Wednesday, January 23, 2013

Campus Event: Dr. Lisa Dodson on "The Moral Underground: How Ordinary People Subvert an Unfair Economy."

This event is part of Berea College's Convocation series. This convocation took place on November 29, 2012, and it was the last convocation for the fall 2012 term. I am running a bit behind on posting my notes of convocations that I attend. Part of the reason I am posting these notes now is that I just started reading her book, The Moral Underground, and I want to have these notes handy in case I decide to review the book later. I will be upfront and say that given the current U.S. climate of blaming and demonizing the poor that is so pervasive, much of what Dr. Dodson says would probably not be very popular with certain people. I know that she probably would not have been very popular in a place like Tyler, Texas where I used to work. Here in Berea, where folks have a stronger sense of social justice and caring for the community, the message fits in well.

The only quibble I had with this event is that it was too short. As she was getting interesting, she ran out of time. By the way, that is a bit of a disadvantage with the convocation series, especially the ones that happen in the daytime. They try to keep them to about 50 minutes no matter what (about the length of a class period). They take place on Thursdays, and after the convocations, campus usually holds labor meetings (every student meets with their work unit), and students are fairly anxious to make that meeting on time, so convos are naturally restricted. I did mention to one of the convo committee members that they really should consider a different weekday to avoid that conflict. I don't think much will come of that, but I did mention it. Anyhow, let's leave that aside and get to my notes.

Notes are what she said that I heard and jotted down. I may add comments or clarifications in parenthesis:

  • The country (the U.S.) has become unbalanced in a short amount of time. In the last 25 years, the disparity mirrors Third World countries. 
  • In her research, she has uncovered an underground response. Dr. Dodson argues that this response matches with our history; it is a response to unfairness (and the U.S. has a history of responding to unfairness). She argues that this is the best of the nation, even if it is hidden. However, she has been challenged on this notion.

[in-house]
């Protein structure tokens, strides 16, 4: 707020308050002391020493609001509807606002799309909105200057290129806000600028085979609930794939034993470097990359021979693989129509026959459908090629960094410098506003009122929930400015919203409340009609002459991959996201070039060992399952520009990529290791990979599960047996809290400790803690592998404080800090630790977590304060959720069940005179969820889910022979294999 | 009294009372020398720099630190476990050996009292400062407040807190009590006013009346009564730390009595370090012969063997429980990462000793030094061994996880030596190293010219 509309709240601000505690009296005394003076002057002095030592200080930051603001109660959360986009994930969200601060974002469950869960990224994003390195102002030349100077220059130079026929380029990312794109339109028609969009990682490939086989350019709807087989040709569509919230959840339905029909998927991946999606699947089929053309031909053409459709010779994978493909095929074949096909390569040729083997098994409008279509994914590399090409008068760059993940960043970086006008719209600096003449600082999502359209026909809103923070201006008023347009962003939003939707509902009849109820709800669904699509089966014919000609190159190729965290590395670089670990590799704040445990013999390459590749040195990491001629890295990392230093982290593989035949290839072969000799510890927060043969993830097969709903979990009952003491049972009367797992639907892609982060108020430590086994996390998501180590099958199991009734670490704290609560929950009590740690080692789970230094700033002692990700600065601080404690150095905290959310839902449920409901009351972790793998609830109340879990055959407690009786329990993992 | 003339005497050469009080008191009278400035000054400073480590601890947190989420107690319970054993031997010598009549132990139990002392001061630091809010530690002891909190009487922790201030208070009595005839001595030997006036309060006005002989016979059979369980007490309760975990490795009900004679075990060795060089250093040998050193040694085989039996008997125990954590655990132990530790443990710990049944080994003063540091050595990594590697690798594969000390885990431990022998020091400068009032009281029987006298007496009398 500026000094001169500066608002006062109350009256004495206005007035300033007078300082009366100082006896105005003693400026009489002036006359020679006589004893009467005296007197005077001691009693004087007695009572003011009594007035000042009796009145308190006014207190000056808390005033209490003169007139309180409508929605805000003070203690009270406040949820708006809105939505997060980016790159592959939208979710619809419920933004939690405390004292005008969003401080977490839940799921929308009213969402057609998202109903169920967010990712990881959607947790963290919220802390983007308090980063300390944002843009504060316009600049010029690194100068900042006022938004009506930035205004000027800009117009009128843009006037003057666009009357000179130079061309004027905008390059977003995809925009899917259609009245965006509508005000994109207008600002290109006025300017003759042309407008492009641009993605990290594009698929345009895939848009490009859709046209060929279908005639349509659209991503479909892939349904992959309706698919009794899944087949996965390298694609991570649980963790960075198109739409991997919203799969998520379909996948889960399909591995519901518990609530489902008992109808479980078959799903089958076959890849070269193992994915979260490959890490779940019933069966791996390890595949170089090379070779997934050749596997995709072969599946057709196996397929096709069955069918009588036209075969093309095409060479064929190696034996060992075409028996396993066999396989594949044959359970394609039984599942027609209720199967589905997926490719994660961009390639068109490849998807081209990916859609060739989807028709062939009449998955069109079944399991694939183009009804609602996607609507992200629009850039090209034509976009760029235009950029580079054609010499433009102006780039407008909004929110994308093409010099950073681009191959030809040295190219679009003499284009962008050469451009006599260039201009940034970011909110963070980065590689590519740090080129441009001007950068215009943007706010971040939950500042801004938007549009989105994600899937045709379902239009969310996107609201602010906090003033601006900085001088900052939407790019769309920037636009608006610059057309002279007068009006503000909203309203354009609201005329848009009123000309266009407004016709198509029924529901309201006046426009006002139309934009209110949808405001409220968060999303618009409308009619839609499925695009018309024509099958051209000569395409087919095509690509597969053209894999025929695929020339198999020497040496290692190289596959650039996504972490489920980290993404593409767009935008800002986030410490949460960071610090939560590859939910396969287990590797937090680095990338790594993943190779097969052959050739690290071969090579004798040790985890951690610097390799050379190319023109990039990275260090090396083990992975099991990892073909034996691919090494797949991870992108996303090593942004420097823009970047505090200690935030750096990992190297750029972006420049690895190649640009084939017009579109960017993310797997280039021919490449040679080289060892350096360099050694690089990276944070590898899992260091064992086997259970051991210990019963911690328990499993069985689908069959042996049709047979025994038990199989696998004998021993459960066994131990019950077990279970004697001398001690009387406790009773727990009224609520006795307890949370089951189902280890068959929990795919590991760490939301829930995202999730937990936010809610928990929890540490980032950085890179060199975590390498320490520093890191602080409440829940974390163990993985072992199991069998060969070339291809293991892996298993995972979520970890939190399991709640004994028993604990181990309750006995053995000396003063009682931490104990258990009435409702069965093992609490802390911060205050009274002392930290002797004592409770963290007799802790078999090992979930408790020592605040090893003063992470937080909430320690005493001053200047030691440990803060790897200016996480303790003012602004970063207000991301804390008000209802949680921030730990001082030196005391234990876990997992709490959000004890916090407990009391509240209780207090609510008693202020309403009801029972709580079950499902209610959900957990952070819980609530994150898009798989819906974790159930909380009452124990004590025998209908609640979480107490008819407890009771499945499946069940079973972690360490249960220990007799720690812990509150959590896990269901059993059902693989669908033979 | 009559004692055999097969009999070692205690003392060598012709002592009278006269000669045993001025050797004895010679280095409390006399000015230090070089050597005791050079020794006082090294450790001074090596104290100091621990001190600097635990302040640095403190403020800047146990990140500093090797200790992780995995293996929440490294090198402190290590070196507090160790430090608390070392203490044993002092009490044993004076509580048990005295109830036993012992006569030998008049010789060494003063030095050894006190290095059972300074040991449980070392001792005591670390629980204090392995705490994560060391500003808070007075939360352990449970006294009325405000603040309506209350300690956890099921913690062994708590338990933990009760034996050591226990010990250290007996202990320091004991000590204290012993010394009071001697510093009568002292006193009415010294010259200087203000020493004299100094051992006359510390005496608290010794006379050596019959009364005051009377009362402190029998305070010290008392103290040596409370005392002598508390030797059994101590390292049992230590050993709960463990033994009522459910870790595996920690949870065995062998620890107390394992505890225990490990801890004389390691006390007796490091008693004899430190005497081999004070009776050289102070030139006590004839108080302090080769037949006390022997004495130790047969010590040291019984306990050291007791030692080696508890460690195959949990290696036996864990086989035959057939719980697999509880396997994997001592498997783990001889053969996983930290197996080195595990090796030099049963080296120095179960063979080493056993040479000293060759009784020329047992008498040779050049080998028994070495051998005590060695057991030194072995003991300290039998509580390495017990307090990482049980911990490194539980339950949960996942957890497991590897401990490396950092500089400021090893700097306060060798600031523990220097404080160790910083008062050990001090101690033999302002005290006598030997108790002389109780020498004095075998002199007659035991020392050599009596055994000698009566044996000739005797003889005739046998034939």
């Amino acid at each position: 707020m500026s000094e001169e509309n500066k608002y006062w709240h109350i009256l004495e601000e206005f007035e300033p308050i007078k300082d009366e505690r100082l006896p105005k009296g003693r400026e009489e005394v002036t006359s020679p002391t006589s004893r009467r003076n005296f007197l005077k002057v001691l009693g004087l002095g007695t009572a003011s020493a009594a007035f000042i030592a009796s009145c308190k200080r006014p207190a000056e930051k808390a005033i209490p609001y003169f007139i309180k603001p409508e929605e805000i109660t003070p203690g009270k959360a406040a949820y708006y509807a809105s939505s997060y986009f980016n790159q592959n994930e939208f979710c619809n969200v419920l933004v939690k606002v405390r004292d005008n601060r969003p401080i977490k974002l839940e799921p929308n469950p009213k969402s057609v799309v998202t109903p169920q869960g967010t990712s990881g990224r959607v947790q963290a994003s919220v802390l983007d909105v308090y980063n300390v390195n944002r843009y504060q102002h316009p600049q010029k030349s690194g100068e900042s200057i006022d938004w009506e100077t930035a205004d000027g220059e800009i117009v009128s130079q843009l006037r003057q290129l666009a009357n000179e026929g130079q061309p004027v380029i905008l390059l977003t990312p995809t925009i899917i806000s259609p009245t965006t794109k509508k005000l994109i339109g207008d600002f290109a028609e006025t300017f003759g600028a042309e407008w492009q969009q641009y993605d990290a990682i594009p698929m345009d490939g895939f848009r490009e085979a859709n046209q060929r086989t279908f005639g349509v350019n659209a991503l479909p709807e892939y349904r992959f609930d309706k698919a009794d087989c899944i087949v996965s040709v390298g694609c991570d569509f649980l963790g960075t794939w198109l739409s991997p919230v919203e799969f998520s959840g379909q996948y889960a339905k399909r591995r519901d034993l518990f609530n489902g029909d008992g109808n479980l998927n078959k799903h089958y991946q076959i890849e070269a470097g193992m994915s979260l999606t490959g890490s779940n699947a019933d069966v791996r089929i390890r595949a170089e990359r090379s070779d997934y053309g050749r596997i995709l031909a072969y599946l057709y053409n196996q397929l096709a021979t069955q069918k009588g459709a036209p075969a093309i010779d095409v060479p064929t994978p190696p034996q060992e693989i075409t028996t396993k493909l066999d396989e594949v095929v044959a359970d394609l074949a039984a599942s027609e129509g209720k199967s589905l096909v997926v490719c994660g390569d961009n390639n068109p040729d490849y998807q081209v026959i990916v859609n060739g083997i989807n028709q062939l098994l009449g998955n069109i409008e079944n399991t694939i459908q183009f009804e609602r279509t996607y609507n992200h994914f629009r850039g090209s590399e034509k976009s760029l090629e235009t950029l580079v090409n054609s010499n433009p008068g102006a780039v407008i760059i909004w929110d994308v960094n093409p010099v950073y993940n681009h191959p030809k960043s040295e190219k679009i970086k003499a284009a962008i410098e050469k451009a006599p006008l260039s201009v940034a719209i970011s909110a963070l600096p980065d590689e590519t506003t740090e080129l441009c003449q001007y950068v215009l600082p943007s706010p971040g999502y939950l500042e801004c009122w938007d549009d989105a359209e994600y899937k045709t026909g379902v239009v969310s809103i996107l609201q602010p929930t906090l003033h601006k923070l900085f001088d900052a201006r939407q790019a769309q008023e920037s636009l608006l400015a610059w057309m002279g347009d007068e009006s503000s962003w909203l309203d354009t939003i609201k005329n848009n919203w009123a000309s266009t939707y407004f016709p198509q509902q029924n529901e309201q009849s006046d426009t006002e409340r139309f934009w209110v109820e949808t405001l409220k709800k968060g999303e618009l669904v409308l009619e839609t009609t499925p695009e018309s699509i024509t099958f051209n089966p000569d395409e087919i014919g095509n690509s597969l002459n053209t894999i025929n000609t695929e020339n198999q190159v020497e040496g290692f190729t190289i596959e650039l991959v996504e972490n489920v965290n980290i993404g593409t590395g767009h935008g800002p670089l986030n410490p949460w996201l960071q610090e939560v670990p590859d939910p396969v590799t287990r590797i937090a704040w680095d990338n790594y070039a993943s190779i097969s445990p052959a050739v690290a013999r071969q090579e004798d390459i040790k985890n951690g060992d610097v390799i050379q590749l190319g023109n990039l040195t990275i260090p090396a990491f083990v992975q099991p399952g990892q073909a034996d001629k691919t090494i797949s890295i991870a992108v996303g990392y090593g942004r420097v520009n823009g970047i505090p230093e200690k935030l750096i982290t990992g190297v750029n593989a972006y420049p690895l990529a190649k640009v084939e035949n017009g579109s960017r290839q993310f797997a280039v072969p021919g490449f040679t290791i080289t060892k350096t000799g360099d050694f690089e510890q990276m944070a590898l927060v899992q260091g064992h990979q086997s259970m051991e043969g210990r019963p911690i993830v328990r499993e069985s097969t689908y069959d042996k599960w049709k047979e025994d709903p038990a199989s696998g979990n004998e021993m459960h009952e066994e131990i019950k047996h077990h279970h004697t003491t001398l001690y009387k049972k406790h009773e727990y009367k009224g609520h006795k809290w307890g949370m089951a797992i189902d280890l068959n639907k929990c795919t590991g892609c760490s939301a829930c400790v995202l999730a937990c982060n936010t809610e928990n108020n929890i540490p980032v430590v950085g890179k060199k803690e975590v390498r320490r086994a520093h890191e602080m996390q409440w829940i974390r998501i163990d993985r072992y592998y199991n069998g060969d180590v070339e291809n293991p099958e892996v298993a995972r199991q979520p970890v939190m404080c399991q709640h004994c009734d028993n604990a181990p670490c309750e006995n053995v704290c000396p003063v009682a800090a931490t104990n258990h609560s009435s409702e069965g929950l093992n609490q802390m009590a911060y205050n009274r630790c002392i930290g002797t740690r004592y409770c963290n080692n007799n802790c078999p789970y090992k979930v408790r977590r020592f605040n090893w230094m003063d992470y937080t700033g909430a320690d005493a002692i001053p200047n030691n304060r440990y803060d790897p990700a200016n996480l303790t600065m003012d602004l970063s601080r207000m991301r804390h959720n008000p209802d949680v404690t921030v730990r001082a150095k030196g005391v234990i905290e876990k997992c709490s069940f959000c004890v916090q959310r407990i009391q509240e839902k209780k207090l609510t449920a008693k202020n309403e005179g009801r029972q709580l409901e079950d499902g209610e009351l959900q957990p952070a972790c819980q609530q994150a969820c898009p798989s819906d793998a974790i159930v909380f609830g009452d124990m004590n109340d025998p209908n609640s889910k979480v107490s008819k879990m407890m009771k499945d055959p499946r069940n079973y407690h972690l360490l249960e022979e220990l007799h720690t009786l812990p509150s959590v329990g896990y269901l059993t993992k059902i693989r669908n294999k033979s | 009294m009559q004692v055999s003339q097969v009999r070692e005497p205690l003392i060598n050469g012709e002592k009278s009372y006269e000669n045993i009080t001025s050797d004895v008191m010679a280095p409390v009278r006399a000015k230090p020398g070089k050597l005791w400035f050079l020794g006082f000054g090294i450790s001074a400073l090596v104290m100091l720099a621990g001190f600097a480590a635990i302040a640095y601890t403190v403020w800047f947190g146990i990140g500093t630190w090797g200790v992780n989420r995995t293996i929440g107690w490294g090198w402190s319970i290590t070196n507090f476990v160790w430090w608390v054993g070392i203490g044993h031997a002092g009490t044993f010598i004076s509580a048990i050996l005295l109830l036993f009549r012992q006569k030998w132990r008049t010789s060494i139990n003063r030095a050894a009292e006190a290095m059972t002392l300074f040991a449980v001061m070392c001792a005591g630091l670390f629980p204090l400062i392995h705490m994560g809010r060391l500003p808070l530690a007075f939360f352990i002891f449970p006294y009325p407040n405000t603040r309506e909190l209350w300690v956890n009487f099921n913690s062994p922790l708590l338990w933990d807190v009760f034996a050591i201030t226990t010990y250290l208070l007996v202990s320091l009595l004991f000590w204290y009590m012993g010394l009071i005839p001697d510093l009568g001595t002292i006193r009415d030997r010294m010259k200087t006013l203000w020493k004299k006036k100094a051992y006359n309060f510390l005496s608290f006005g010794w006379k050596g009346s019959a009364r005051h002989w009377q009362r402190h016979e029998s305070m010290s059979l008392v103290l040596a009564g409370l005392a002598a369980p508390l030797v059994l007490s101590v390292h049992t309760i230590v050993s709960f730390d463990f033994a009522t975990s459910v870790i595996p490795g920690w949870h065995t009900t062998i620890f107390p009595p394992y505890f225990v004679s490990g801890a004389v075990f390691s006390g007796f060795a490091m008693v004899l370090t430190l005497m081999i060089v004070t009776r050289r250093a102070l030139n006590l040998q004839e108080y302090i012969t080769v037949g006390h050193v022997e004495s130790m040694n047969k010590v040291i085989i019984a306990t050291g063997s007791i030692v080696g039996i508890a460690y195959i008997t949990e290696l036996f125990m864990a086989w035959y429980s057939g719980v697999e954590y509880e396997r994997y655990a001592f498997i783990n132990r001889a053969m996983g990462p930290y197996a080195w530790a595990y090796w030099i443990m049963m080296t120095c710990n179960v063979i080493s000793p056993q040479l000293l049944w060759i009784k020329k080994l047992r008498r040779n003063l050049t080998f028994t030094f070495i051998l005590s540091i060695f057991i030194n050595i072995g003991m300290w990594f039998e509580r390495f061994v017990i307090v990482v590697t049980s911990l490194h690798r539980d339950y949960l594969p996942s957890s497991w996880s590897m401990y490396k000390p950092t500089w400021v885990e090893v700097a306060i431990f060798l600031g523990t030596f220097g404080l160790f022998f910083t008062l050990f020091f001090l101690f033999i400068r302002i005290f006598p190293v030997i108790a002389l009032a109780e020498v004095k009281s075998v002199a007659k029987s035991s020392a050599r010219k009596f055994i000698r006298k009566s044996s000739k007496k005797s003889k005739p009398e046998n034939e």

• Why does inequality matter? 
    • The national well-being declines with the erosion of children's well-being. 
    • Child health and education are undermined. 
    • More births to unmarried and teen mothers and social ills. These are ills that do not have an impact on the wealthy. 
  • Low wages and family unfriendly jobs. Low wages and little to no benefits, flexibility for parents, etc. Also, no paid leave days for care of new children-- none, zero. (And before anyone wants to bring up the Family and Medical Leave Act, which employers love to hide behind to say "hey, we do something," keep in mind that FMLA does NOT provide for paid leave. It is unpaid, and it has all sorts of other restrictions on it). 
  • Politicians and policy makers fail or neglect to see the faces of people. 
  • Poverty conditions are often under the radar. The poor keep low profiles. Why? Because social and governmental agency response is not to help, but to punish. For instance, taking the kids away instead of helping with child care. 
  • Morally ambiguous moments become more common in conditions of inequality. With unfair rules, some managers and others in positions of authority or in positions to help "bend" rules for their workers. 
  • Question: do we have a responsibility to care for others beyond ourselves? (We pretty much know the answer most conservatives and right wingers in the U.S. would give). Those in the moral underground conclude that if they stand idly by, then they are colluding with unfairness. Small, quiet, hidden acts of civil disobedience or human decency. 
You can learn a bit more about Dr. Dodson from her official website

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